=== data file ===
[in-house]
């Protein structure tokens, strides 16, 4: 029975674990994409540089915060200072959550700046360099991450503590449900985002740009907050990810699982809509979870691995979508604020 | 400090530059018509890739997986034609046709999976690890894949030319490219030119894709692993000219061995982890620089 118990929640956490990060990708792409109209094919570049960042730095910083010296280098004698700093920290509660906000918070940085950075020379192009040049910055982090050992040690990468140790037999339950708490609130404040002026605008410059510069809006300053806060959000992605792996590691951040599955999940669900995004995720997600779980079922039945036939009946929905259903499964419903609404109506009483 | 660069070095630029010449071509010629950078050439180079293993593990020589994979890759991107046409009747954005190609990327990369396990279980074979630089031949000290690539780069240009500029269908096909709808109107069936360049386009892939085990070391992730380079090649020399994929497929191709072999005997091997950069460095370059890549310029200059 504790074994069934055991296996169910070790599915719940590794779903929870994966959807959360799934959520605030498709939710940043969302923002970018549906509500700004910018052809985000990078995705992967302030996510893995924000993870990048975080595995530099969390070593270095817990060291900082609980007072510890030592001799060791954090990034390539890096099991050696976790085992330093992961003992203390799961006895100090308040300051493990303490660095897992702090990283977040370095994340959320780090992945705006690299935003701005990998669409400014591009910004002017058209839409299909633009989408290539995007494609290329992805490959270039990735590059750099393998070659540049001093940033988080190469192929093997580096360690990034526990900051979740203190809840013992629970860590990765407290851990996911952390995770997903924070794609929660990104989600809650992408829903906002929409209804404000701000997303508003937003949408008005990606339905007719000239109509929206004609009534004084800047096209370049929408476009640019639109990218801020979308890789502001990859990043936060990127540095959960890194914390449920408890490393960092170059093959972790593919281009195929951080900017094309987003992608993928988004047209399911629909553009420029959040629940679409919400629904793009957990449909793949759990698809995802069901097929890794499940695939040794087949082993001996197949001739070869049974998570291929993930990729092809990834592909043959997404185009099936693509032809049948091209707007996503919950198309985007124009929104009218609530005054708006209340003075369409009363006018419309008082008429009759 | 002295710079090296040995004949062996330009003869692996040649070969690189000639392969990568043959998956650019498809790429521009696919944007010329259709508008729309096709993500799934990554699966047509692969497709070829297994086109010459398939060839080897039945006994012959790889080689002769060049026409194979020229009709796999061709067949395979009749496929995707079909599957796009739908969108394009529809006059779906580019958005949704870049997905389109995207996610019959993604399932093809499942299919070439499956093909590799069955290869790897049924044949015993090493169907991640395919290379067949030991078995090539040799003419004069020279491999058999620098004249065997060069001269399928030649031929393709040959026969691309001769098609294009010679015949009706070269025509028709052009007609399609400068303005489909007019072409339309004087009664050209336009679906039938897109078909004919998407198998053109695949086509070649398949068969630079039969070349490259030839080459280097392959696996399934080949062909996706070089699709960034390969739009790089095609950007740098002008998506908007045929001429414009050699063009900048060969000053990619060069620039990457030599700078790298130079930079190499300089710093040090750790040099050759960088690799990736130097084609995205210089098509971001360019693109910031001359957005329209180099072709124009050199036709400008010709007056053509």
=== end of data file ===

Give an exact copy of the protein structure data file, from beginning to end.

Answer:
[in-house]
């Protein structure tokens, strides 16, 4: 029975674990994409540089915060200072959550700046360099991450503590449900985002740009907050990810699982809509979870691995979508604020 | 400090530059018509890739997986034609046709999976690890894949030319490219030119894709692993000219061995982890620089 118990929640956490990060990708792409109209094919570049960042730095910083010296280098004698700093920290509660906000918070940085950075020379192009040049910055982090050992040690990468140790037999339950708490609130404040002026605008410059510069809006300053806060959000992605792996590691951040599955999940669900995004995720997600779980079922039945036939009946929905259903499964419903609404109506009483 | 660069070095630029010449071509010629950078050439180079293993593990020589994979890759991107046409009747954005190609990327990369396990279980074979630089031949000290690539780069240009500029269908096909709808109107069936360049386009892939085990070391992730380079090649020399994929497929191709072999005997091997950069460095370059890549310029200059 504790074994069934055991296996169910070790599915719940590794779903929870994966959807959360799934959520605030498709939710940043969302923002970018549906509500700004910018052809985000990078995705992967302030996510893995924000993870990048975080595995530099969390070593270095817990060291900082609980007072510890030592001799060791954090990034390539890096099991050696976790085992330093992961003992203390799961006895100090308040300051493990303490660095897992702090990283977040370095994340959320780090992945705006690299935003701005990998669409400014591009910004002017058209839409299909633009989408290539995007494609290329992805490959270039990735590059750099393998070659540049001093940033988080190469192929093997580096360690990034526990900051979740203190809840013992629970860590990765407290851990996911952390995770997903924070794609929660990104989600809650992408829903906002929409209804404000701000997303508003937003949408008005990606339905007719000239109509929206004609009534004084800047096209370049929408476009640019639109990218801020979308890789502001990859990043936060990127540095959960890194914390449920408890490393960092170059093959972790593919281009195929951080900017094309987003992608993928988004047209399911629909553009420029959040629940679409919400629904793009957990449909793949759990698809995802069901097929890794499940695939040794087949082993001996197949001739070869049974998570291929993930990729092809990834592909043959997404185009099936693509032809049948091209707007996503919950198309985007124009929104009218609530005054708006209340003075369409009363006018419309008082008429009759 | 002295710079090296040995004949062996330009003869692996040649070969690189000639392969990568043959998956650019498809790429521009696919944007010329259709508008729309096709993500799934990554699966047509692969497709070829297994086109010459398939060839080897039945006994012959790889080689002769060049026409194979020229009709796999061709067949395979009749496929995707079909599957796009739908969108394009529809006059779906580019958005949704870049997905389109995207996610019959993604399932093809499942299919070439499956093909590799069955290869790897049924044949015993090493169907991640395919290379067949030991078995090539040799003419004069020279491999058999620098004249065997060069001269399928030649031929393709040959026969691309001769098609294009010679015949009706070269025509028709052009007609399609400068303005489909007019072409339309004087009664050209336009679906039938897109078909004919998407198998053109695949086509070649398949068969630079039969070349490259030839080459280097392959696996399934080949062909996706070089699709960034390969739009790089095609950007740098002008998506908007045929001429414009050699063009900048060969000053990619060069620039990457030599700078790298130079930079190499300089710093040090750790040099050759960088690799990736130097084609995205210089098509971001360019693109910031001359957005329209180099072709124009050199036709400008010709007056053509």